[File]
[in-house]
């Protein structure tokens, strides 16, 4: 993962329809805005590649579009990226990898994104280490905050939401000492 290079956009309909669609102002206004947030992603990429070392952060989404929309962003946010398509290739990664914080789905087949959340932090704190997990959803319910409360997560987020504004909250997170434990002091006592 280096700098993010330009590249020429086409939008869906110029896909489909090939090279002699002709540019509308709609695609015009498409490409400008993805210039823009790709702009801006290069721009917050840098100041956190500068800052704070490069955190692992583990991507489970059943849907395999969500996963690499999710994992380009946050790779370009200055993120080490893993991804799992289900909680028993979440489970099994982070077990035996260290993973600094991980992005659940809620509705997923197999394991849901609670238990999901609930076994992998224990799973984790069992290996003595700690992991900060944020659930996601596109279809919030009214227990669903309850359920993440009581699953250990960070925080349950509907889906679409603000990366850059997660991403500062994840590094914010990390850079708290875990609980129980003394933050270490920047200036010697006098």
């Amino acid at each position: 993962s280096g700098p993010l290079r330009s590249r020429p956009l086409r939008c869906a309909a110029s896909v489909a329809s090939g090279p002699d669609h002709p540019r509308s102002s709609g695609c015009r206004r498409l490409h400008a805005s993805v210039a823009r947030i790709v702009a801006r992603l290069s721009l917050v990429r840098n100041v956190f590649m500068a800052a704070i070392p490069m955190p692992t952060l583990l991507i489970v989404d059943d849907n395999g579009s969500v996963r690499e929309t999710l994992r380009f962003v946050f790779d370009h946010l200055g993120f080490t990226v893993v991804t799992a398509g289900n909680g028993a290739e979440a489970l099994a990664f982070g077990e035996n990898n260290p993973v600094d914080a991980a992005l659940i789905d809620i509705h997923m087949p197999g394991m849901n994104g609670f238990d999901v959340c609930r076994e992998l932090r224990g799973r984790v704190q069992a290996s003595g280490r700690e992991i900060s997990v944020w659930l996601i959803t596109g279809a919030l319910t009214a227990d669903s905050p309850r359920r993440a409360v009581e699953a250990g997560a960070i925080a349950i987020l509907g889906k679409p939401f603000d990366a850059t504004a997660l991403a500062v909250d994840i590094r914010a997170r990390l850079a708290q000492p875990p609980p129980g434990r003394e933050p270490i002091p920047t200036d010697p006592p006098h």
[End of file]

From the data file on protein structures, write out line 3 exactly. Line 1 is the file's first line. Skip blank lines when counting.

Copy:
């Amino acid at each position: 993962s280096g700098p993010l290079r330009s590249r020429p956009l086409r939008c869906a309909a110029s896909v489909a329809s090939g090279p002699d669609h002709p540019r509308s102002s709609g695609c015009r206004r498409l490409h400008a805005s993805v210039a823009r947030i790709v702009a801006r992603l290069s721009l917050v990429r840098n100041v956190f590649m500068a800052a704070i070392p490069m955190p692992t952060l583990l991507i489970v989404d059943d849907n395999g579009s969500v996963r690499e929309t999710l994992r380009f962003v946050f790779d370009h946010l200055g993120f080490t990226v893993v991804t799992a398509g289900n909680g028993a290739e979440a489970l099994a990664f982070g077990e035996n990898n260290p993973v600094d914080a991980a992005l659940i789905d809620i509705h997923m087949p197999g394991m849901n994104g609670f238990d999901v959340c609930r076994e992998l932090r224990g799973r984790v704190q069992a290996s003595g280490r700690e992991i900060s997990v944020w659930l996601i959803t596109g279809a919030l319910t009214a227990d669903s905050p309850r359920r993440a409360v009581e699953a250990g997560a960070i925080a349950i987020l509907g889906k679409p939401f603000d990366a850059t504004a997660l991403a500062v909250d994840i590094r914010a997170r990390l850079a708290q000492p875990p609980p129980g434990r003394e933050p270490i002091p920047t200036d010697p006592p006098h």